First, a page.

Prophylactic Redistrjcting? Congress' Section 5 Power and the New Equal Protection Right to Vote

By Morley, Michael T. | William and Mary Law Review, April 2018 | Go to article overview

Prophylactic Redistrjcting? Congress' Section 5 Power and the New Equal Protection Right to Vote


Morley, Michael T., William and Mary Law Review


TABLE OF CONTENTS  INTRODUCTION                                                    2056   I. UNPACKING THE "RIGHT TO VOTE"                              2064  II. BOERNE's EFFECT ON CONGRESS'S SECTION 5 POWER TO ENFORCE   2072      THE RIGHT TO VOTE III. THE NEW EQUAL PROTECTION RIGHT TO VOTE                     2088      A. Voting and Elections as Predominantly Political         2090      B. Into the Political Thicket: Equal Protection as a       2097         Pro-Voting, Rational Basis Norm         1. The Creation of Voter Equality Rights Under the      2097            Equal Protection Clause         2. Expansion of Equal Protection Voting Rights:         2098            Voter Eligibility Rights         3. Rational Basis Scrutiny for Laws Helping Certain     2101            Groups Vote      C. The New Equal Protection: Equal Protection as a Strict  2108         Equality, Strict Scrutiny Norm CONCLUSION                                                      2112 

INTRODUCTION

The generally accepted purpose of a democratic election is to ascertain "the will of the people," yet there often is not any such determinate will independent of the rules regulating the electoral process. (1) Consequently, the rules governing an election frequently play a tremendous role in shaping its outcome. For example, Arrow's Paradox arises when people must make a series of binary choices from among various options and their collective preferences are cyclical rather than transitive. (2) In such cases, there is no single, definitive "will of the people" for an election to ascertain; (3) the electorate's ultimate decision will depend on the order in which voters are invited to choose between different pairs of options. (4)

The will of the people in a presidential election can look very different depending on whether it is measured by popular vote or the Electoral College. (5) Similarly, determining the will of the people in legislative elections depends on whether the elections are conducted statewide or by district; (6) in elections conducted on a district-by-district basis, the apparent will of the people depends on where district boundaries are drawn. (7) Voters' apparent preferences and desires may even be influenced by the phrasing of a question in a referendum or the order in which candidates are listed on a ballot. (8)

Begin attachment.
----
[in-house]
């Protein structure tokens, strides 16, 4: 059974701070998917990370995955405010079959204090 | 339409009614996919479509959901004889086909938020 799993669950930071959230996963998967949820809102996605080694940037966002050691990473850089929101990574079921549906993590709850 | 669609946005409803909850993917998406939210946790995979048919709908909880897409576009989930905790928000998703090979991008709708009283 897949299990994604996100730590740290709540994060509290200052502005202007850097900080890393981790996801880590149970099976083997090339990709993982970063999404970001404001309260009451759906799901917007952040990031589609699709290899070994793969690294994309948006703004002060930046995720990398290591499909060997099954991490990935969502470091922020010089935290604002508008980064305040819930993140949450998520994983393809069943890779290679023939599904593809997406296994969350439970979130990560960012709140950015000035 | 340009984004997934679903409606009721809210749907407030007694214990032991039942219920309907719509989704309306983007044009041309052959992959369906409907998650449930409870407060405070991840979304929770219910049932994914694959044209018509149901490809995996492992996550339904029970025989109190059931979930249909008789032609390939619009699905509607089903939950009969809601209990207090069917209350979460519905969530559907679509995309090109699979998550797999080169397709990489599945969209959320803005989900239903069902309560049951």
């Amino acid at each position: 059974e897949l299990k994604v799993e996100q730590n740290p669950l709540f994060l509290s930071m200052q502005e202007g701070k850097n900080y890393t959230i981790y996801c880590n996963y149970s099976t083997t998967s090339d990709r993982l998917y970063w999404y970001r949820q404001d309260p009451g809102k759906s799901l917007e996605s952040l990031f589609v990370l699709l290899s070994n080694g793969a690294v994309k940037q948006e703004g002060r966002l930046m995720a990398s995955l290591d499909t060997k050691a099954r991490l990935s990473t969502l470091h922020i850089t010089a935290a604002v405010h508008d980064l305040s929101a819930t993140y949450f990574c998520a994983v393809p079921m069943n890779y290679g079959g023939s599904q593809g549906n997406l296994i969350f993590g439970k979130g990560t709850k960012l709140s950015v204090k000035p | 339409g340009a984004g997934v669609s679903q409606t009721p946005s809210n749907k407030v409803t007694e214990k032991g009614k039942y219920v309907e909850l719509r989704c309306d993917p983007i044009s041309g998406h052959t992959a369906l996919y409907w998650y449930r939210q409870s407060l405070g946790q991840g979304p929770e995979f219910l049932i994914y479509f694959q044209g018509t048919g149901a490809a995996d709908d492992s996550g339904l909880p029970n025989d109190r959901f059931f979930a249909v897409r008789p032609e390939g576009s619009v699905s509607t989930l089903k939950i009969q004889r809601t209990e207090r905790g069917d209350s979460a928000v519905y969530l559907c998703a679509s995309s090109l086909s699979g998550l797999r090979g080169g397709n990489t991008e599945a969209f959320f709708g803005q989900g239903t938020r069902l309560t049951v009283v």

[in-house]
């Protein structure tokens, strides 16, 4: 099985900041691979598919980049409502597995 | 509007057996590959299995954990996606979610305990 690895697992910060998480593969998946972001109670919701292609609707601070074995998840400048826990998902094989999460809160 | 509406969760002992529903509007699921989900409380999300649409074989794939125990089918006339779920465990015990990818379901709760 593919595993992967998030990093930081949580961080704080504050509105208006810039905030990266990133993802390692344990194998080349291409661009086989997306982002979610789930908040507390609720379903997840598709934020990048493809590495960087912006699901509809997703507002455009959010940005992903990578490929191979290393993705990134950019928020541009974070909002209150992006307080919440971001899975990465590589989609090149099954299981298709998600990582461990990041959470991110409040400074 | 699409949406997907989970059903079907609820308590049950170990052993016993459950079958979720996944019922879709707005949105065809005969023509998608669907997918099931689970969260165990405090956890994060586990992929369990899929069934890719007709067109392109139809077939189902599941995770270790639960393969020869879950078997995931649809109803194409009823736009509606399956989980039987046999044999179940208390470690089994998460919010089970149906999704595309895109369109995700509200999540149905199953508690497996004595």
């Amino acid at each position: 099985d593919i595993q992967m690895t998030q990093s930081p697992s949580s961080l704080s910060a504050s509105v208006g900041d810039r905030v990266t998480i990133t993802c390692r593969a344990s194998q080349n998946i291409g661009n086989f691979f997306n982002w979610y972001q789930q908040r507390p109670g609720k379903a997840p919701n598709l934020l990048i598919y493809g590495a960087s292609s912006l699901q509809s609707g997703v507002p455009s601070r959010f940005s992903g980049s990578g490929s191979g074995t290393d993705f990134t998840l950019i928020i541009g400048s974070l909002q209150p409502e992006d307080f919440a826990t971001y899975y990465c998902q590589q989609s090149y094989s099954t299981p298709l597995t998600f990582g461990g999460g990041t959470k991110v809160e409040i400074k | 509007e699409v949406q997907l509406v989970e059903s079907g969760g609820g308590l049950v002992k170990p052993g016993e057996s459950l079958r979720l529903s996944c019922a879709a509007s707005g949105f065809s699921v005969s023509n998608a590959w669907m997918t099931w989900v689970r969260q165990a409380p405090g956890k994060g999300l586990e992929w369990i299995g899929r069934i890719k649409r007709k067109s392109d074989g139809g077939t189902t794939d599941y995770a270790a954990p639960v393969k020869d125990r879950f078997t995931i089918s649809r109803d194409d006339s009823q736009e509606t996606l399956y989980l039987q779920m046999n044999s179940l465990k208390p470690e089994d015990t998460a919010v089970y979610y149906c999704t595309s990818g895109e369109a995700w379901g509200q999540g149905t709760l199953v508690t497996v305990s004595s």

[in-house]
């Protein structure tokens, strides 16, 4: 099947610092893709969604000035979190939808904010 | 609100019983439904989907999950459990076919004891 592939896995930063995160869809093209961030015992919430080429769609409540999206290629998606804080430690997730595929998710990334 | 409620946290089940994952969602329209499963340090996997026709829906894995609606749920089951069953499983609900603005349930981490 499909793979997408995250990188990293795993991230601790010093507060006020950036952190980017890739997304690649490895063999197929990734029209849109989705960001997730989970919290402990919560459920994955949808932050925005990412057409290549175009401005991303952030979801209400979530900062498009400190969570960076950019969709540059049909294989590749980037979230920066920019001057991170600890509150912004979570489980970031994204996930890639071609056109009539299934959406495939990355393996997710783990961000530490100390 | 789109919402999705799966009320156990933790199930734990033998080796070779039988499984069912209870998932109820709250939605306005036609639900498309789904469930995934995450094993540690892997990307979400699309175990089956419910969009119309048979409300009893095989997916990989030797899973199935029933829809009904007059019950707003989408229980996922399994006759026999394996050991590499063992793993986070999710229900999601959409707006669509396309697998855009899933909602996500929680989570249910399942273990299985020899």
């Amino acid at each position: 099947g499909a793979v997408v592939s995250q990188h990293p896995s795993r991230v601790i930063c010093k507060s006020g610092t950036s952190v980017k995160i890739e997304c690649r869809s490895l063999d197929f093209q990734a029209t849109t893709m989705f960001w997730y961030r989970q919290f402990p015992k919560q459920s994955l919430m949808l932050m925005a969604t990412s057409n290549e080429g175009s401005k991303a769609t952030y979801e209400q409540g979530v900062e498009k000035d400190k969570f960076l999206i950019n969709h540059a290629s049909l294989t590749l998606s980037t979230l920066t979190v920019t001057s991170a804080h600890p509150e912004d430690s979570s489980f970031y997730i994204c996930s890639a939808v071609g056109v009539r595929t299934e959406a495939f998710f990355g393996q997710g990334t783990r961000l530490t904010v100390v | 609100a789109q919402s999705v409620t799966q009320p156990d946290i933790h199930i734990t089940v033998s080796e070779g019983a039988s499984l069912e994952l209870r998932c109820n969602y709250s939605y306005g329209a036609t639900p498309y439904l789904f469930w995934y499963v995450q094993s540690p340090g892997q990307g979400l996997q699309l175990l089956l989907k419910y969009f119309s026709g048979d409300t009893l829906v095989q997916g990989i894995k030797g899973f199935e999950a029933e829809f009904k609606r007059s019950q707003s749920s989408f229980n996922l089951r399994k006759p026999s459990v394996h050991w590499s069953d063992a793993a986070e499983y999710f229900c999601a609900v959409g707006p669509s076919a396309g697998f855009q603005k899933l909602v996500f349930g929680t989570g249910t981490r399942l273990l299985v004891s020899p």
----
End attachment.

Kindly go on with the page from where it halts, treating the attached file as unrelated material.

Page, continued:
The Voting Rights Act (VRA) (9) is one of the most important constraints on the ability of states and localities to set the rules governing the electoral process. (10) By limiting states' power to manipulate their policies to hinder minority voting, the VRA has played a major role in structuring the electoral process at all levels and led to dramatically increased participation rates for African Americans. (11) Most notably, it has been interpreted to require states to create majority-minority legislative districts to ensure that minority voters may elect the candidates of their choice. (12) In some cases, states have been required to disaggregate multimember districts for state and local legislative bodies into single-member districts to compel the creation of predominantly minority districts. (13) In recent years, section 2 of the VRA has been used as the basis for striking down a wide array of electoral reforms, including voter identification requirements, (14) reductions in early voting periods, (15) and attempts to eliminate same-day voter registration. (16) Some courts have gone even further, invoking section 2 to invalidate measures such as the elimination of straight-ticket voting. (17)

The VRA has long been regarded as a "super-statute," (18) part of the firmament of American law virtually immune from challenge. (19) As the Supreme Court's ruling in Shelby County [upsilon]. Holder (20) and dissenting opinions in other recent VRA cases (21) vividly demonstrate, however, we are no longer in an "age of maintenance" concerning the VRA. (22) To the contrary, the Court has demonstrated its willingness to reconsider both the VRA's scope and constitutional legitimacy. …

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